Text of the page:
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Dentist found reusing needles, thousands urged to get HIV tests

By Yukio Strachan     Jul 16, 2012 in Health
Denver - Angry they were deceived by a doctor they thought they could trust, former patients of a suspended Colorado dentist who allegedly used dirty needles on patients for over 12 years are now being urged to get testing for HIV and Hepatitis.
Robin McLean is one such patient.
“It’s kind of a shock, it’s devastating really,” she said.
McLean told CBS4 that Dr. Stephen Stein, a once licensed dentist and practicing oral surgeon, has destroyed her life.
The Colorado Department of Public Health and Environment sent letters to 8,000 patients of Stein, urging them to seek tests for HIV, hepatitis B, and hepatitis C after learning of "unsafe injection practices" at two Denver-area clinics he owned.
CBS Denver reported that during an investigation, the health department determined syringes and needles that Stein used to inject medications through patients' IV lines were saved and reused on multiple patients between September 1999 and June 2011.
"Needles and syringes were used repeatedly, often days at a time," the Colorado health department said in a Frequently Asked Questions document posted on its website. "Because there can be a small amount of blood that remains in syringes and needles after an injection through an IV line, there is a risk of spread of bloodborne viruses, such as HIV, hepatitis B, and hepatitis C, between patients."
In 1999 after an oral surgery in Stein’s now-shuttered practice, McLean got sick.
“Probably 48 hours after having it done my jaw bone began to swell and became red,” she said.
While not definitively linked, she says she always attributed it to her surgery with Stein. The most recent allegations against Stein cements her belief that he is responsible for her illness.
The bacterial infection she contracted sent her to the hospital and there she contracted methicillin-resistant Staphylococcus aureus (MRSA).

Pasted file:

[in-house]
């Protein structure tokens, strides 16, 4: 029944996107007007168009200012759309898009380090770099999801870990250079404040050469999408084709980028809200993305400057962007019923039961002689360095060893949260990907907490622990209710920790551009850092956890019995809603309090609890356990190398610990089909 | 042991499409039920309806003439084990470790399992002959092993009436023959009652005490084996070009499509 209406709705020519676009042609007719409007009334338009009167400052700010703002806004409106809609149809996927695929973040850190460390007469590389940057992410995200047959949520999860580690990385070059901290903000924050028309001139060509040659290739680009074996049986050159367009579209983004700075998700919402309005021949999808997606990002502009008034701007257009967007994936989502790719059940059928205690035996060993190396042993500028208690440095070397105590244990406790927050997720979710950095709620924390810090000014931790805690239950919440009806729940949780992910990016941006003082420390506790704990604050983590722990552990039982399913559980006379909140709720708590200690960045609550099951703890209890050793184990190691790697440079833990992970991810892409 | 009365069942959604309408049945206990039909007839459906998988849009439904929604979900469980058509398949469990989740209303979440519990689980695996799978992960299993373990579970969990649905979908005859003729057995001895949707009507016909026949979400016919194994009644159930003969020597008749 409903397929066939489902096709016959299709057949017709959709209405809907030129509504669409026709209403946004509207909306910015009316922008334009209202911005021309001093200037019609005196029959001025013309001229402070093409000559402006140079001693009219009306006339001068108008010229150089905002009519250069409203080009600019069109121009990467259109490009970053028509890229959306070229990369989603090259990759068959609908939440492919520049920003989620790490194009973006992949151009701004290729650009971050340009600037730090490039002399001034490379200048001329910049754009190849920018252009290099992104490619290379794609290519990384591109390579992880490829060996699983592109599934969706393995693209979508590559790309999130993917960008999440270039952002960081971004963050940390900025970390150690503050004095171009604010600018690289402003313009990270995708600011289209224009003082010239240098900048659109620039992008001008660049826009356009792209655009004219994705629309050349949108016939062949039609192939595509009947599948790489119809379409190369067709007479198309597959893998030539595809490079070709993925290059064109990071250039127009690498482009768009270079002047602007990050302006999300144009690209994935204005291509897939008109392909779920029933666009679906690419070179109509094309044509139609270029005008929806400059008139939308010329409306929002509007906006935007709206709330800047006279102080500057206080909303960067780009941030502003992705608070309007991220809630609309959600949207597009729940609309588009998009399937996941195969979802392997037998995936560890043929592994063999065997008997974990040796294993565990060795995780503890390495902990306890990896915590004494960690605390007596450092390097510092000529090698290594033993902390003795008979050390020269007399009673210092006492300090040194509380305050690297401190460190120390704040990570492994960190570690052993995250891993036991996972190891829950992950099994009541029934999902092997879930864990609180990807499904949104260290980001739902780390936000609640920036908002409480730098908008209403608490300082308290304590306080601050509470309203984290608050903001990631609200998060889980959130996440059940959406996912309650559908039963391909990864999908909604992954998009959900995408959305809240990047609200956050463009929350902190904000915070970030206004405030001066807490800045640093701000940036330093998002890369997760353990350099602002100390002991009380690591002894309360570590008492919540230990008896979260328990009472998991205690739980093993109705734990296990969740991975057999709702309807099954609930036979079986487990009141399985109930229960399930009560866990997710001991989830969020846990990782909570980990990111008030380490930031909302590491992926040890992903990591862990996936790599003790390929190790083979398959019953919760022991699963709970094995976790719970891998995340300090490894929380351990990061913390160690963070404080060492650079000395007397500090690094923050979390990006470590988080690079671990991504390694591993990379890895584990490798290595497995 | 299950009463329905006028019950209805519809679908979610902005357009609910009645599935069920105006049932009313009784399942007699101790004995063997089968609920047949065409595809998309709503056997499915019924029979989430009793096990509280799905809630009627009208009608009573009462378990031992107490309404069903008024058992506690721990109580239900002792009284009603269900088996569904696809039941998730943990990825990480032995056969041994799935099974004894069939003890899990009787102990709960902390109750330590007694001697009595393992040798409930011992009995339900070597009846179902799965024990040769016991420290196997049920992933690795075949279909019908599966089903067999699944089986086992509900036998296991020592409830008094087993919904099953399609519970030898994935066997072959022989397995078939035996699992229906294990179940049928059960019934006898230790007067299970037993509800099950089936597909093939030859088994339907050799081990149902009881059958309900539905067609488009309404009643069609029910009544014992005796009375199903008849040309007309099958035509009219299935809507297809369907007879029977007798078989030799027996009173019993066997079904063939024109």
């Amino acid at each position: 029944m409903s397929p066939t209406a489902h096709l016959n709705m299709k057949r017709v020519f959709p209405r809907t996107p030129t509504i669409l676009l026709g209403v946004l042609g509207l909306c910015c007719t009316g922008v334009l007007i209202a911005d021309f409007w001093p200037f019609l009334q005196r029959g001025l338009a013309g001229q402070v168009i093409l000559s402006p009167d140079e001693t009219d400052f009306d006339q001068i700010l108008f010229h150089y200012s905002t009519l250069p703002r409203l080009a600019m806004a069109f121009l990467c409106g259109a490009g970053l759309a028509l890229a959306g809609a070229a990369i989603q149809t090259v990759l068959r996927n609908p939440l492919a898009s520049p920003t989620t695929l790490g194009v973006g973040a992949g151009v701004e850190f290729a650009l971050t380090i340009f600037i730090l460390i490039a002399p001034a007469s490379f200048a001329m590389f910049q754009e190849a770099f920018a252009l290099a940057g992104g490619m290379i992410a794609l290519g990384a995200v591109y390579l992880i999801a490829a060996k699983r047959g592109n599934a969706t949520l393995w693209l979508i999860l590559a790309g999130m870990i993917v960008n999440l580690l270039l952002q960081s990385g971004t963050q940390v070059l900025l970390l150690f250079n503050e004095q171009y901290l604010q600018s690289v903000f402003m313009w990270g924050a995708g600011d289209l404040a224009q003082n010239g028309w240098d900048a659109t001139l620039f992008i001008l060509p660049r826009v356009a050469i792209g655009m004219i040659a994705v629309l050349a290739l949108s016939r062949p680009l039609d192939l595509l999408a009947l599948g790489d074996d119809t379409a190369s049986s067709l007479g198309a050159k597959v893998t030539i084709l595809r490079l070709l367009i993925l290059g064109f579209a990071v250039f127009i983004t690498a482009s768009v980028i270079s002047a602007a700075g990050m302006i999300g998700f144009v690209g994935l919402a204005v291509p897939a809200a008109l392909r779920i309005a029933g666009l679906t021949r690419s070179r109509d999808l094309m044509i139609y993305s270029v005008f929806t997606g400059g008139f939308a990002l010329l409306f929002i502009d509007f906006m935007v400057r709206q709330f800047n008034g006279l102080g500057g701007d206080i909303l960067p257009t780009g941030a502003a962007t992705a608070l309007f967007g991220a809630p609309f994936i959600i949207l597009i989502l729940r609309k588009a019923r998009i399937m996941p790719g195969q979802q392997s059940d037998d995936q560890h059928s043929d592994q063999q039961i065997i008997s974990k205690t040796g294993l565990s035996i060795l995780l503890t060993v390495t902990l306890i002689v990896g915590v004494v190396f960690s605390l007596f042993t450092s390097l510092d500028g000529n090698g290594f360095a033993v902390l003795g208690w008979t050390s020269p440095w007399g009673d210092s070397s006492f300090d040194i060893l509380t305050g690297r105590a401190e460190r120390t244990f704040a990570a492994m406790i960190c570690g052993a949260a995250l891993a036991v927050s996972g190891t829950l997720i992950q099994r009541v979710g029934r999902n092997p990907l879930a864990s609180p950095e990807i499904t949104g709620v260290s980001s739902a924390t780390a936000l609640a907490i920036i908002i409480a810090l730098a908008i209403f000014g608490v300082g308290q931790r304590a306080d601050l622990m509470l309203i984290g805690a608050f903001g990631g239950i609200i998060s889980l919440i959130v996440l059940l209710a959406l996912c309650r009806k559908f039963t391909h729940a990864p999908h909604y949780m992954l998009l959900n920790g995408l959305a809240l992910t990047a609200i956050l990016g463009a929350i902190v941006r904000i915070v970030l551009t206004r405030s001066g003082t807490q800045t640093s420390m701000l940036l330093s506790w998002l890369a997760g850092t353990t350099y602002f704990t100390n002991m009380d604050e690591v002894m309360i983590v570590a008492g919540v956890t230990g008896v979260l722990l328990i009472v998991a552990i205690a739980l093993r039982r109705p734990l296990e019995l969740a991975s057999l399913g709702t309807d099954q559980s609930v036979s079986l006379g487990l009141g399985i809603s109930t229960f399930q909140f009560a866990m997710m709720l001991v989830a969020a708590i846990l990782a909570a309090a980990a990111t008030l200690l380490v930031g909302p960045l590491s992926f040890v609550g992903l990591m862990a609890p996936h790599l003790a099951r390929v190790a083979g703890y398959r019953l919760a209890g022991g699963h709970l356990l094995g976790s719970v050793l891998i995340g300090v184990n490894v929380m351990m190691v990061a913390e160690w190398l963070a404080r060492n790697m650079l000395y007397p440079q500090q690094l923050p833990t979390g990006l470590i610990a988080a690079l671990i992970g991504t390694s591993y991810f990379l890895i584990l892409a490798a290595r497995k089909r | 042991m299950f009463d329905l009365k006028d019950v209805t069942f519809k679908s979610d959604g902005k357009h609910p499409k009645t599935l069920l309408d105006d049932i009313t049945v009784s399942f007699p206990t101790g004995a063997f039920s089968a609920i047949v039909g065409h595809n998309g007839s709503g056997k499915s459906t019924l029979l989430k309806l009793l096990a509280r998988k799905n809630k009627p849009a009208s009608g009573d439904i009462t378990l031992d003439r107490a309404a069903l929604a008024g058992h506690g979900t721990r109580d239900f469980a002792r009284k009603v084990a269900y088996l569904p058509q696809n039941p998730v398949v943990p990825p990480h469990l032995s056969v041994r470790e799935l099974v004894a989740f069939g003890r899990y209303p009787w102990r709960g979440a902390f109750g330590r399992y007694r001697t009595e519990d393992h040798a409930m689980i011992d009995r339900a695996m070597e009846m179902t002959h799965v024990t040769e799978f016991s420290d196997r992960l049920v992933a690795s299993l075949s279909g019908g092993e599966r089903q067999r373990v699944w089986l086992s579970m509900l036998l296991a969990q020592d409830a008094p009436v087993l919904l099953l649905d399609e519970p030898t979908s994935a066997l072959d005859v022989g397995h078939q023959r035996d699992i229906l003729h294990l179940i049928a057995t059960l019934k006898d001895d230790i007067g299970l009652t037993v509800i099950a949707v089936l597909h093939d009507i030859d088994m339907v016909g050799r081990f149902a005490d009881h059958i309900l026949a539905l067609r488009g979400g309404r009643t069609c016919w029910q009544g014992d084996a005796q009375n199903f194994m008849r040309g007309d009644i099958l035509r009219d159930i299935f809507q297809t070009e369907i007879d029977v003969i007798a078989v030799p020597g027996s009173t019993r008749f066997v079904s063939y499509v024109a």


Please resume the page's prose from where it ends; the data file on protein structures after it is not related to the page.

The Centers for Disease Control and Prevention just reported on life-threatening bacterial MRSA infections being spread from reused needles for pain injections that were given at clinics in Arizona and Delaware between March and April of this year, according to CBS news. Ten people were infected from both outbreaks, and CDC investigators found single-dose or single-use vials meant for a one-time injection (and one patient) were reused for multiple patients.
Since that time McLean has dealt with several hospital stays, severe illness and financial loss.
“I’ve had to file for bankruptcy; I have no medical insurance, so basically it’s been over $800,000,” she said
McLean says she would like some answers.
“It would be nice to have some sort of explanation and understanding.”
Betrayal of Trust
Jeannette Monical would also like some answers.
“This was a guy who had the right credentials and was being referred by some very reputable dentists here in the Denver area,” Monical told KDVR news.
Monical sent her two daughters to Dr. Stein for wisdom teeth extractions.
"A surgeon that you are trusting your life, your kids lives to, [there's] no excuse," Monical told 9NEWS. "These are people's lives that he's damaging or could be damaging. I'm going crazy inside. You put your lives in their hands. Because I didn't go to school for this, I don't know how all this stuff works."
Stein, who reportedly had two divorces within 6 months, moved out of the home early Wednesday morning, just one day before the Colorado Department of Health issued the warning KDVR news reported.
CBS4 has also learned the Denver Police Department is investigating Stein for prescription drug fraud and potentially diverting prescription drugs. The investigation began in April.
Stein's lawyer, Victoria Lovato, said her client "is cooperating with the state's investigation," Yahoo reported.
That's not enough. Monical said, if the accusations are accurate, she hopes he is punished.
"I want him to pay the price. I want him to [go to] prison. I want me him to pay for all these lives that he could be messing up," Monical said.
"Since they knock you out, that's a big concern for me. I thought I did everything right, and look where I'm standing now," Monical told 9NEWS. "I don't know how somebody could play with someone else's life like that."
As the story unfolds, Monical and other former patients wonder why the doctor they trusted put them at risk.
“I just don’t understand how somebody with his background, what he does, what he did, would even take a chance like this,” she said. “For what? 17 cents because he couldn’t replace a needle?”
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